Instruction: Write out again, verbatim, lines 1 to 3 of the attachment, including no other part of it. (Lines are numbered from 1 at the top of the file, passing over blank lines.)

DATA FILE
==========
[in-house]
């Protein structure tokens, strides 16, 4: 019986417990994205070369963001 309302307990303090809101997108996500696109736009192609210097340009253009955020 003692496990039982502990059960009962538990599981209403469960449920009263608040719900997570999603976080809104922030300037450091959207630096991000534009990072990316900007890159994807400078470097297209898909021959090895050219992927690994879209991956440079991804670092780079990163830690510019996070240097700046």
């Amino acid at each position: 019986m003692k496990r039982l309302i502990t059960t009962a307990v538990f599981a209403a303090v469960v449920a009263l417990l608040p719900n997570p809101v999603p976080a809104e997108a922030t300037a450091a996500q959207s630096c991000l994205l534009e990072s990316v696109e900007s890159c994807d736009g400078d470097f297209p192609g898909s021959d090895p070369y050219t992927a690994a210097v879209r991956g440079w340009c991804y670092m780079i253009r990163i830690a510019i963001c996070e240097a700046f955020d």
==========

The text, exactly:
[in-house]
């Protein structure tokens, strides 16, 4: 019986417990994205070369963001 309302307990303090809101997108996500696109736009192609210097340009253009955020 003692496990039982502990059960009962538990599981209403469960449920009263608040719900997570999603976080809104922030300037450091959207630096991000534009990072990316900007890159994807400078470097297209898909021959090895050219992927690994879209991956440079991804670092780079990163830690510019996070240097700046």
């Amino acid at each position: 019986m003692k496990r039982l309302i502990t059960t009962a307990v538990f599981a209403a303090v469960v449920a009263l417990l608040p719900n997570p809101v999603p976080a809104e997108a922030t300037a450091a996500q959207s630096c991000l994205l534009e990072s990316v696109e900007s890159c994807d736009g400078d470097f297209p192609g898909s021959d090895p070369y050219t992927a690994a210097v879209r991956g440079w340009c991804y670092m780079i253009r990163i830690a510019i963001c996070e240097a700046f955020d």